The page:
During a teapot demo, one of my students will inevitably ask about how long it takes me to make a teapot, and I usually respond with a dramatic, “20 years!”. This is the answer I give because that’s how long it’s taken me to develop all the skills I need to successfully create the work I’m now making.
As clay artists and potters, we’re always striving to express ourselves in our own voice. It often takes us years to find that voice because it usually develops out of our experiences, our education, and our exposure to as many different forming and decorating techniques as possible. In addition, everything we read about ceramic art history and keeping up with current trends in the art world also helps to form what we do.
Here I demonstrate making a teapot in my own voice, and you may find it inspiring for helping you to find your own way. Like many contemporary studio potters, I make work that’s technically involved, but while my approach is rather complicated, it can be broken down into steps. And thanks to the advent of the Internet, you can view part of this process with an online video clip on the Ceramic Arts Daily website (ceramicartsdaily.org). Hopefully, you can take aspects of my approach and use it to further your own research.

Making the Teapot Body

Begin by throwing a simple boxy form with 3/8-inch thick walls and a slightly smaller top than base. The simple shape I make reminds me of a Shaker form. Make a fairly shallow gallery in the rim for the lid. Using a heat gun or hair dryer, dry the teapot body to a soft leather hard then cut it off the wheel. A heat gun is an important tool for my process, but if you use one, remember to handle it safely and follow the manufacturer’s instructions. Mark lines for the facets.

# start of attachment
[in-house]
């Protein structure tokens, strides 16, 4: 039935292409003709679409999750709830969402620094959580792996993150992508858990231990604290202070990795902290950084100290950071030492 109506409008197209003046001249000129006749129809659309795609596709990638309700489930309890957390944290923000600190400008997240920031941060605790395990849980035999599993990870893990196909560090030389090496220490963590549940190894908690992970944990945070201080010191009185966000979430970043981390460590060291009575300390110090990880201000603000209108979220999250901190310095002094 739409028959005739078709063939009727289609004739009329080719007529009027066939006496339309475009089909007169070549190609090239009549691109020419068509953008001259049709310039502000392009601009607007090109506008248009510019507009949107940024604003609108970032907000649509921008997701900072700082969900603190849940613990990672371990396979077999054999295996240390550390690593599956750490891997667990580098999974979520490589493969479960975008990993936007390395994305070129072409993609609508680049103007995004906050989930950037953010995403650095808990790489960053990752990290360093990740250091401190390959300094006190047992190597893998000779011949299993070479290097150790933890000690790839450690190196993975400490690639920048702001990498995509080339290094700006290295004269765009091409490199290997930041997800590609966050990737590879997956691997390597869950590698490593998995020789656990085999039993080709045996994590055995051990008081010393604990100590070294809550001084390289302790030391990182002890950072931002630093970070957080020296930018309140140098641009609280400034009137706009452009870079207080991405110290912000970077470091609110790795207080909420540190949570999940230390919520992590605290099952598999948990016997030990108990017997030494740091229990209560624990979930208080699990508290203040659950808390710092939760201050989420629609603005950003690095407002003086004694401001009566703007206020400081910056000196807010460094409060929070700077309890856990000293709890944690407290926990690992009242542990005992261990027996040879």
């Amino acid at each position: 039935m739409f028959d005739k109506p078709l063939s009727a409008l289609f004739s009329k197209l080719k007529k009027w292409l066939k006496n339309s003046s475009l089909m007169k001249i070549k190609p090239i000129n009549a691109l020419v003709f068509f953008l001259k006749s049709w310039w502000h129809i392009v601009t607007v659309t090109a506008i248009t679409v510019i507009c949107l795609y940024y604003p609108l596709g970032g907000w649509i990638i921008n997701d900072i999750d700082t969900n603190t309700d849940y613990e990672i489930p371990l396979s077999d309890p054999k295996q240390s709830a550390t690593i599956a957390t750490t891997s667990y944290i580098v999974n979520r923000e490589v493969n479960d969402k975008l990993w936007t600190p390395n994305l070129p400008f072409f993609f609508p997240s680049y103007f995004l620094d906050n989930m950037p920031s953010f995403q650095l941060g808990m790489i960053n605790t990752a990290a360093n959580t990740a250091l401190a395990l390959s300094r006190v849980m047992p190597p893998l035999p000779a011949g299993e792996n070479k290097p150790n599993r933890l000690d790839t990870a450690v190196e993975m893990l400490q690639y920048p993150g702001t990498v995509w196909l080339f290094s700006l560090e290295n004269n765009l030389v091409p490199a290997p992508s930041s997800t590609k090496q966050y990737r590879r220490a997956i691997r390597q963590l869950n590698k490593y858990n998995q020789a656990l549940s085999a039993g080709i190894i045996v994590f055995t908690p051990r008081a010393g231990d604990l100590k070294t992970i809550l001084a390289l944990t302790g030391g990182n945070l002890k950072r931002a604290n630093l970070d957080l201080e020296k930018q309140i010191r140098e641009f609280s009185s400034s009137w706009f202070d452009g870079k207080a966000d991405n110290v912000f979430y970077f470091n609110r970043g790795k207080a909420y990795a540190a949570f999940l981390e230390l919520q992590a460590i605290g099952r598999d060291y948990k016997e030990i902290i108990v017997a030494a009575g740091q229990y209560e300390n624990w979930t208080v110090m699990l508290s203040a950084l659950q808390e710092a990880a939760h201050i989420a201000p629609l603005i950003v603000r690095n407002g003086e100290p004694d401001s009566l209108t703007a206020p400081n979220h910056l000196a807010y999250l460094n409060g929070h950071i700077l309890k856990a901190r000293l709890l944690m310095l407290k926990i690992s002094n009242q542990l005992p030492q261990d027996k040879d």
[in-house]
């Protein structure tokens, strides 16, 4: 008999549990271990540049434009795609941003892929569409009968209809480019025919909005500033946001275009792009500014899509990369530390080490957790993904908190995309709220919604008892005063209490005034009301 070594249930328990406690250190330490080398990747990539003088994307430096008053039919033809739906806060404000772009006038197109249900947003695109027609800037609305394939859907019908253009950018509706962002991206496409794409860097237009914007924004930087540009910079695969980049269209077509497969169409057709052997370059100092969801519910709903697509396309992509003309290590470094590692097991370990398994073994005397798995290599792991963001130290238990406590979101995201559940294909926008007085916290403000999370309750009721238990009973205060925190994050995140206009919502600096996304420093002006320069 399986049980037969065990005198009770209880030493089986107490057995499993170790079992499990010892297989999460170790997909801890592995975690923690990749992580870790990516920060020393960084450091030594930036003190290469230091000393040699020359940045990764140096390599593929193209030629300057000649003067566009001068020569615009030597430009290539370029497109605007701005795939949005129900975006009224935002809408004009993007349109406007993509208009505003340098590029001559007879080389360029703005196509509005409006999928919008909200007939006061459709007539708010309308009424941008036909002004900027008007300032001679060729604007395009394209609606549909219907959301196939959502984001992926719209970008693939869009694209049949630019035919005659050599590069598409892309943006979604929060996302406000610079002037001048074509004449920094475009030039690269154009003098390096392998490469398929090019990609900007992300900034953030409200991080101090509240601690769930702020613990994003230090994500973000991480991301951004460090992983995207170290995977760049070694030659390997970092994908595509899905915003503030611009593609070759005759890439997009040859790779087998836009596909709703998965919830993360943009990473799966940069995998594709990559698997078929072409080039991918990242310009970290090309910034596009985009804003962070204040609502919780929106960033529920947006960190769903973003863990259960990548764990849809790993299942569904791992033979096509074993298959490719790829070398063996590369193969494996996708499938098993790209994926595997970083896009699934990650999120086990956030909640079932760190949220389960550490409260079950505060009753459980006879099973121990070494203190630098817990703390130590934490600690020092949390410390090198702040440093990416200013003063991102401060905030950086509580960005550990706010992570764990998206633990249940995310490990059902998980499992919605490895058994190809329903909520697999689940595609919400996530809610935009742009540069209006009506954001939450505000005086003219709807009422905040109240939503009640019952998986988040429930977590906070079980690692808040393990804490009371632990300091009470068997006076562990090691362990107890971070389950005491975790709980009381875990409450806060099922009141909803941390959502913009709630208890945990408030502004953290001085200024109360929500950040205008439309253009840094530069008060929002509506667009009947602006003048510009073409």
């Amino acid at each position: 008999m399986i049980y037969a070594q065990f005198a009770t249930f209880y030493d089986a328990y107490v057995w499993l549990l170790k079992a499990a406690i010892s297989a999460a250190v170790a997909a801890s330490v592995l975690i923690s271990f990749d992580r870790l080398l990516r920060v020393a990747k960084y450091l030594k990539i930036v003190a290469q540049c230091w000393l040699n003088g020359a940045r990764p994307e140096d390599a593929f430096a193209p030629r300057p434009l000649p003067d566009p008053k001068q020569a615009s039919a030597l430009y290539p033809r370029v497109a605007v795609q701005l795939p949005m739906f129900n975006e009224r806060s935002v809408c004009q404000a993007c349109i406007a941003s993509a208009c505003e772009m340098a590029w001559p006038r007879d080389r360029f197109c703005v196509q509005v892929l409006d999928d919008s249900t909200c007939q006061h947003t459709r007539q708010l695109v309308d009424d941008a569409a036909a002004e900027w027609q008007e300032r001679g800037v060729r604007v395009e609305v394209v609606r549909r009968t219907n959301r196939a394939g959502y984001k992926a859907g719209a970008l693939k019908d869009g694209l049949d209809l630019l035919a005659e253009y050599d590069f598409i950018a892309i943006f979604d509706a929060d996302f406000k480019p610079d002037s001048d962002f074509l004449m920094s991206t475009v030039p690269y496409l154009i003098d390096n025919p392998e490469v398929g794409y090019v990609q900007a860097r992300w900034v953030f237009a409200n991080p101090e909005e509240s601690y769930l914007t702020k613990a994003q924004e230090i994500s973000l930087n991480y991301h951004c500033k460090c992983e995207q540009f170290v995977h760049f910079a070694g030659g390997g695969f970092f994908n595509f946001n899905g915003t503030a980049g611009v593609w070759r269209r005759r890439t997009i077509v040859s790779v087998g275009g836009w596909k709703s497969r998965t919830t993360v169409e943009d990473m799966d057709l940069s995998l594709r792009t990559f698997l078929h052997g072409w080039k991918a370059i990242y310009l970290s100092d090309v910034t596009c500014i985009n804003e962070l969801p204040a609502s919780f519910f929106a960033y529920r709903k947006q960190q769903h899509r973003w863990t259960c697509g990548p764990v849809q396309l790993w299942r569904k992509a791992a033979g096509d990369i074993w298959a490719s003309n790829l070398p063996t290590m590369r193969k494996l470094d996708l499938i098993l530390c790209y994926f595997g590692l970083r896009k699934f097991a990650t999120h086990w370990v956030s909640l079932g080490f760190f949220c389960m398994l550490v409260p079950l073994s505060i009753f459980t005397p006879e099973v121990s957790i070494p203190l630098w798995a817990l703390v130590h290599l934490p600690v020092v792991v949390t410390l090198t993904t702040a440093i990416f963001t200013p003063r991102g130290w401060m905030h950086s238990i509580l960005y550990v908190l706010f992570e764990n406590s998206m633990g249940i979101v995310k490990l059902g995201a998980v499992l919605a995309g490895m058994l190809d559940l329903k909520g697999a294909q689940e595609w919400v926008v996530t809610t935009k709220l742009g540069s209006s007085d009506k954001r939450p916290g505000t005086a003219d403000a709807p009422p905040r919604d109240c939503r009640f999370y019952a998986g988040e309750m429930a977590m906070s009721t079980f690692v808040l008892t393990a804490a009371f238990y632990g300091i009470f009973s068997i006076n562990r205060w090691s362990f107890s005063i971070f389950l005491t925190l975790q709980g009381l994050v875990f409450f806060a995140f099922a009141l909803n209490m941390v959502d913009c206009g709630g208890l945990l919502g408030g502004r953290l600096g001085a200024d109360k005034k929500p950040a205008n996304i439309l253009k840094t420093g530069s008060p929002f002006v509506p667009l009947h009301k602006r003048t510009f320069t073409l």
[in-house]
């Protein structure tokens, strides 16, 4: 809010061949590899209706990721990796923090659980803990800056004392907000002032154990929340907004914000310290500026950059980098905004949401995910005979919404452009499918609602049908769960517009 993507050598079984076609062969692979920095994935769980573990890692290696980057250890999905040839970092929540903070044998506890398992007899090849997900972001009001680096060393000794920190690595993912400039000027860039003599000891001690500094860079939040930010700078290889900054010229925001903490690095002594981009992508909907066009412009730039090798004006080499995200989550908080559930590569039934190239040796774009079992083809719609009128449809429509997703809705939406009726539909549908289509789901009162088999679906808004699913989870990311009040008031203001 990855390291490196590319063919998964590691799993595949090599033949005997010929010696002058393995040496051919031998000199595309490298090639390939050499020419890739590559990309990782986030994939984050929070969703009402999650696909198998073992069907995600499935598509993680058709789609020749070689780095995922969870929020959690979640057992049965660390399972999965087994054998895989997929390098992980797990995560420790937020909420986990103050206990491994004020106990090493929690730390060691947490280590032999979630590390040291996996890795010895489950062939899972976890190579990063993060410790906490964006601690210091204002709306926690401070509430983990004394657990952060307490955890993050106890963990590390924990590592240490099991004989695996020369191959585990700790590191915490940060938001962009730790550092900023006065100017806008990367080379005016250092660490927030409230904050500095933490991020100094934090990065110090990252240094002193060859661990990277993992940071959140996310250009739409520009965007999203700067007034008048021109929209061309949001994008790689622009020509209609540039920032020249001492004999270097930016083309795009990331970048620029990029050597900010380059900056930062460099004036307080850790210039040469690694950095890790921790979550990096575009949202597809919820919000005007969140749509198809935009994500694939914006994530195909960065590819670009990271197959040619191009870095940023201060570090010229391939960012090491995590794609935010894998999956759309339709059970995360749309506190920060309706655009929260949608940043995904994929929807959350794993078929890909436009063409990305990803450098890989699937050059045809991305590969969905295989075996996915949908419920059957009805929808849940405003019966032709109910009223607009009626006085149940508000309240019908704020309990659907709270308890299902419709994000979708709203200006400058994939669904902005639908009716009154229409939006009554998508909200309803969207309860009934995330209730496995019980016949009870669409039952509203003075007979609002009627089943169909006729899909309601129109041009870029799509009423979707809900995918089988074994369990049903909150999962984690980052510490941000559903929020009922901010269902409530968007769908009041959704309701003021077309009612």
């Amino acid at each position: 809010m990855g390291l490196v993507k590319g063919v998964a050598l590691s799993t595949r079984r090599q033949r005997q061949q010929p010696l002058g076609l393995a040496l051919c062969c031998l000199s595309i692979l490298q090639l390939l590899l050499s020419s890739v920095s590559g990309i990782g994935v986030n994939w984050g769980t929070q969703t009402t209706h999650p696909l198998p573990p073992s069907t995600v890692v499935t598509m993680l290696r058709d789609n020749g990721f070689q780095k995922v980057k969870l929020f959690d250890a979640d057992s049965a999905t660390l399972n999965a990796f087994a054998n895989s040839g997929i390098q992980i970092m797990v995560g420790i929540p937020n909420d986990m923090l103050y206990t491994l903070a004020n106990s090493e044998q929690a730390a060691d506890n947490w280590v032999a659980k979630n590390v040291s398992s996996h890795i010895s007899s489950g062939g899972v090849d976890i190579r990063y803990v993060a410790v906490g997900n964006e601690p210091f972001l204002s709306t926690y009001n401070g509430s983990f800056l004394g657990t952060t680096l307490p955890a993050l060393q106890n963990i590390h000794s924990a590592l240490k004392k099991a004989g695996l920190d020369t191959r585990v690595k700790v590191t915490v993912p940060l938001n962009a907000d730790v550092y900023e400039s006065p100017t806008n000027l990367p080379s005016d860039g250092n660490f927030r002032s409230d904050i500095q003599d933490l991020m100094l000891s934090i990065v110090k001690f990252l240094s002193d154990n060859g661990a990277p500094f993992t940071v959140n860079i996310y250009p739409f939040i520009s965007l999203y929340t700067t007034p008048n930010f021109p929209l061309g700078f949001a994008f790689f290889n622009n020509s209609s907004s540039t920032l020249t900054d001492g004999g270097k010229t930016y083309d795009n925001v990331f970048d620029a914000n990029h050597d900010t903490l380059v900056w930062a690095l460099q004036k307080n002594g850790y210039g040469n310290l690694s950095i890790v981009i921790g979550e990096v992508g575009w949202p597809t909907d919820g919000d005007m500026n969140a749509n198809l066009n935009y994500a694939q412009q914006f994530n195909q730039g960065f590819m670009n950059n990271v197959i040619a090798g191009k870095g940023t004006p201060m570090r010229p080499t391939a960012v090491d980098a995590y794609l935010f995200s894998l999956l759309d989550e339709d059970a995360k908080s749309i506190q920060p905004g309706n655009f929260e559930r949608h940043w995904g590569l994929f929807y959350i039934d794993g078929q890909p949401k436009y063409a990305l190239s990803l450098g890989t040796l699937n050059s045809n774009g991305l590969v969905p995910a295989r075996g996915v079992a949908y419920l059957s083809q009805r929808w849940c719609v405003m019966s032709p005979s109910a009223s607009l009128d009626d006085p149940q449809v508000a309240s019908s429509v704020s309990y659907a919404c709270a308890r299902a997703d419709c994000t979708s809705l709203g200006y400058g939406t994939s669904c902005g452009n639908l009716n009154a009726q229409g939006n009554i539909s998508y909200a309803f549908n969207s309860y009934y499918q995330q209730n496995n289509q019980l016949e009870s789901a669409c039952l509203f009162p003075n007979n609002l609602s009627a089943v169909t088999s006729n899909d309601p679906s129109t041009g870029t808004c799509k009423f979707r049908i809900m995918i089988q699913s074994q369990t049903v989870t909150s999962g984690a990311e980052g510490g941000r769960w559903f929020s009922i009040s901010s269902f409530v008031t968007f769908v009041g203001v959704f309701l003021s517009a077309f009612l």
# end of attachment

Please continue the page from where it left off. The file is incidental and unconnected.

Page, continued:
Using a Surform tool, create the facets. I use a Surform
instead of a wire faceting tool or a fettling knife because it gives me
more control over thickness and the development of line because you can
remove small amounts with each stroke.
Next, use a rounded Surform to bevel the bottom of the teapot.
This helps to visually lift the teapot off the table surface.
Constructing a Handle, Spout and Lid
To create the handle, roll out a coil that’s slightly thicker in the middle and tapered on the ends.
Form it into a C or ear shape and place it on a plaster bat to dry to leather hard. Create facets by compressing the handle with a palette knife, then attach the handle to the teapot body when it is leather hard.
To form the spout, roll out a tapered coil that’s about 3/8-inch at one end and 1-1/4 inches at the base. You may want to roll out several spouts in the beginning to get the one that works best for your teapot body. Form the tapered coil into an S shape and allow it to set up to leather hard. Use a palette knife to form facets. Once the spout is shaped, cut it in half laterally, then draw a line about 3/16-inch from the edge and scoop out the interior of the spout. Re-attach the halves and set the spout aside to set up. Trace the spout opening onto the teapot. Create a series of holes in the teapot body where the spout will attach. Slip, score, and attach the spout when it is leather hard. (Note: I’ve created a video that better illustrates making the spout, which you can view on Ceramic Arts Daily video archive by searching on “teapot spout.”)

Make the lid in three stages.

First, throw the knob on the wheel.


 

This article appeared in the September/October 2009 issue of Pottery Making Illustrated

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With a heat gun, dry the knob to leather hard and cut it off the wheel. Use a palette knife to make the spiral facets. Throw the lid right side up and attach the knob on the wheel.